I hope you realize that there is a world of difference between a confinment fusion reactor and an Atomic triggered Hydrogen Bomb. One does not in any way, shape, or form imply the other.

It's pretty much the same with our current fission reactors. There is no way that the design of the reactors would ever blow up like an Atomic warhead, because the warheads are explicitly designed to go super-critical in a very particular fashion, with the intent of burning the maximum amount of fuel possible in the shortest period possible.

There are actually shaped charges on the outside of the weapon to trigger this event. These charges *must* be properly aligned, or the weapon will never reach super-criticality. That's why the heros in the movie The Peacemaker removed one of the charges from the weapon. Without it, the normal explosives would detonate harmlessly. (There is another type of bomb that slams two carefully shaped, barely sub-critical pieces of Uranium together REALLY, REALLY, REALLY hard. Again, you have the same problem of the design having to be precise.)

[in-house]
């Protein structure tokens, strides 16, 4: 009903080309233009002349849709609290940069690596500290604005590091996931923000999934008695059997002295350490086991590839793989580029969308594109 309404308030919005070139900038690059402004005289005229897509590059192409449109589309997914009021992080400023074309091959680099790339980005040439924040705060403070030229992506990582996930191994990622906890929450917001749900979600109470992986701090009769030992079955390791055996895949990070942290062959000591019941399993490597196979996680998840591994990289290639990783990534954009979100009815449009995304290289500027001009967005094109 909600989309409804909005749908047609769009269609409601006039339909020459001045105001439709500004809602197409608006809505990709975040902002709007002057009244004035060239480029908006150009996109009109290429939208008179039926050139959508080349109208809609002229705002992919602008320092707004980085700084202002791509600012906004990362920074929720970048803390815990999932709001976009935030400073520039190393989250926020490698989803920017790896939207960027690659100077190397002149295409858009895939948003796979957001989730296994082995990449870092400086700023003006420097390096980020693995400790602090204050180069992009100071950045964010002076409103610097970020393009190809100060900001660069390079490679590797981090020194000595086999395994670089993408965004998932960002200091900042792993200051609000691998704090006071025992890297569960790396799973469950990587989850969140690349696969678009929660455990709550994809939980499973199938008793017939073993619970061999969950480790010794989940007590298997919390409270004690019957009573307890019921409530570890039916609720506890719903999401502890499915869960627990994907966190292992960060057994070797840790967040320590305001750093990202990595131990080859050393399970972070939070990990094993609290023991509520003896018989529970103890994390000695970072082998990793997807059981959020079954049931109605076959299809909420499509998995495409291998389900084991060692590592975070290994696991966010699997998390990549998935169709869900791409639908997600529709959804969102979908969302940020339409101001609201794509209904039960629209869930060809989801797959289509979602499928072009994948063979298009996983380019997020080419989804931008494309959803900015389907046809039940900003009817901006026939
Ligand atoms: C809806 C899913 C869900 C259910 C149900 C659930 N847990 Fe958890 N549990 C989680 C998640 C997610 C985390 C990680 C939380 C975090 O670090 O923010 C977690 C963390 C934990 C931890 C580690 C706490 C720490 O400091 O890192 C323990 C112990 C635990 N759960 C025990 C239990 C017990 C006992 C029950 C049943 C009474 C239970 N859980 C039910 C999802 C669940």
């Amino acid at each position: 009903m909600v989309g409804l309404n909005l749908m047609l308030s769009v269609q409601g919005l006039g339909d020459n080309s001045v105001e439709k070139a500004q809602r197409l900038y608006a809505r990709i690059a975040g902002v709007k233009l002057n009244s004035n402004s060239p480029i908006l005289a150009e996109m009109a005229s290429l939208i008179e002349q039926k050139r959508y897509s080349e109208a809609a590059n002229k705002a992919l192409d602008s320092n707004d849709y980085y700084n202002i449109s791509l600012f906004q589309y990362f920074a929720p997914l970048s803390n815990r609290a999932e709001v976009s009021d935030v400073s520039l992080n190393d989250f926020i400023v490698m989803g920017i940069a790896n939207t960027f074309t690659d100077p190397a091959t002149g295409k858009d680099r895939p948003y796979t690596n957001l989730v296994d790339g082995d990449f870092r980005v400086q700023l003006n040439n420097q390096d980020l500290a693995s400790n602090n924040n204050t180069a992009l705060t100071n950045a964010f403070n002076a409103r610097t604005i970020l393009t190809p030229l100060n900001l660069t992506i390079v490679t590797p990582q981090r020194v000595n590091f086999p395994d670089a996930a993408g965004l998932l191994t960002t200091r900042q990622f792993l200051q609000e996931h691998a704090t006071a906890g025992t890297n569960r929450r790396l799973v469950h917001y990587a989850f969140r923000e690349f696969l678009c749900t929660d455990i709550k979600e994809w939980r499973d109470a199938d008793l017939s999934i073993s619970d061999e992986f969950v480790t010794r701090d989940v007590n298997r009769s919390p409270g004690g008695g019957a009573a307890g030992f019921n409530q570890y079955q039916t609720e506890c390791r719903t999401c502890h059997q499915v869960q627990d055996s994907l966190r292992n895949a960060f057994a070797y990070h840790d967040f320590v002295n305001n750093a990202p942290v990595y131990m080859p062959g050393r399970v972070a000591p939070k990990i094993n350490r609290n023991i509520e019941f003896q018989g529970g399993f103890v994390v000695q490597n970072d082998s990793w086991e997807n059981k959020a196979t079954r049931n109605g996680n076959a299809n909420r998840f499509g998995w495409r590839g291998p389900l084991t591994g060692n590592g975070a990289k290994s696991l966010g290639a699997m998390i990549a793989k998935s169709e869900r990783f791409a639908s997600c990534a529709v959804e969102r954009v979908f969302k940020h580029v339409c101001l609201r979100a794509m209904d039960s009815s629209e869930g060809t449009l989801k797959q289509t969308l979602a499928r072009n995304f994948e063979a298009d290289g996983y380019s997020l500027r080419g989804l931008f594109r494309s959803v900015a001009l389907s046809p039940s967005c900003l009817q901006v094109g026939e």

About all you can get from a fission reactor is the raw materials to make a weapon. And even then, it's best if the reactor is configured to produce the materials you need. It's pretty much the same way with a fusion plant. You can use or produce materials useful in nuclear weapons, but the reactor will be nowhere close to a weapon itself. The key safety issue is thus to ensure that sufficient safeguards exist to prevent the release of any poisonous radioisotopes back into the environment. (If the fusion reaction is completely clean, then this isn't a concern.) We wouldn't want another Chernobyl, which happened mostly because there weren't sufficient safeguards, and the ones that existed had been explicitly disabled (with authorization!) by untrained personnel.

The irony? They wanted to test the reactor to see if it would fail properly without the safeguards installed. Guess they got their answer. :-/

Re:Valuable as PR move more than anything? (3, Informative)

Broken scope (973885) | more than 7 years ago | (#16894630)